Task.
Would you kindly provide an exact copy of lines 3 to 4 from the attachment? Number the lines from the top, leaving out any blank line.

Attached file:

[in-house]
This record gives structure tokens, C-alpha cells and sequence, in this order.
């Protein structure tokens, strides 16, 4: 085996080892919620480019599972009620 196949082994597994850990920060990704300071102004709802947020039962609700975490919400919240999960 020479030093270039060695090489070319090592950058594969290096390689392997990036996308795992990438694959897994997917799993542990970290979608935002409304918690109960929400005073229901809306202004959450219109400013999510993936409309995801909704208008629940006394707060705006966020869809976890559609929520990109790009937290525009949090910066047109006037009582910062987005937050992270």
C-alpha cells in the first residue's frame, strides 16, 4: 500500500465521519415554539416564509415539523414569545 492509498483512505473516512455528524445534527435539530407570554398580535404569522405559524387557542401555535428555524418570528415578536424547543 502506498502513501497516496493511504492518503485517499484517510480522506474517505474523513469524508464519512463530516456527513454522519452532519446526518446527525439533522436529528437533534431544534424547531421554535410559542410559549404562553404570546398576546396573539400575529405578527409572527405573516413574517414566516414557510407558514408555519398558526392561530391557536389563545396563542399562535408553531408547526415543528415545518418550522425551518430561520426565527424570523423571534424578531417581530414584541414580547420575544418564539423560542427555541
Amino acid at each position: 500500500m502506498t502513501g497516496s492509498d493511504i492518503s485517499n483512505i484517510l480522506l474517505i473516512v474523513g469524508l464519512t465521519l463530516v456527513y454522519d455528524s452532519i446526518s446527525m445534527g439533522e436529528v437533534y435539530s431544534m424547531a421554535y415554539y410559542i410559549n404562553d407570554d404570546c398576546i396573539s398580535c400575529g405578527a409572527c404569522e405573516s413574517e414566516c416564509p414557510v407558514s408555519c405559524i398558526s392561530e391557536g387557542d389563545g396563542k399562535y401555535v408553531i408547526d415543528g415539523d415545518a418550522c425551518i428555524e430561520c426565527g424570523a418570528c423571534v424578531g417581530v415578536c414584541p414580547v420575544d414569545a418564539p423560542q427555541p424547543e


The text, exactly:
């Protein structure tokens, strides 16, 4: 085996080892919620480019599972009620 196949082994597994850990920060990704300071102004709802947020039962609700975490919400919240999960 020479030093270039060695090489070319090592950058594969290096390689392997990036996308795992990438694959897994997917799993542990970290979608935002409304918690109960929400005073229901809306202004959450219109400013999510993936409309995801909704208008629940006394707060705006966020869809976890559609929520990109790009937290525009949090910066047109006037009582910062987005937050992270």
C-alpha cells in the first residue's frame, strides 16, 4: 500500500465521519415554539416564509415539523414569545 492509498483512505473516512455528524445534527435539530407570554398580535404569522405559524387557542401555535428555524418570528415578536424547543 502506498502513501497516496493511504492518503485517499484517510480522506474517505474523513469524508464519512463530516456527513454522519452532519446526518446527525439533522436529528437533534431544534424547531421554535410559542410559549404562553404570546398576546396573539400575529405578527409572527405573516413574517414566516414557510407558514408555519398558526392561530391557536389563545396563542399562535408553531408547526415543528415545518418550522425551518430561520426565527424570523423571534424578531417581530414584541414580547420575544418564539423560542427555541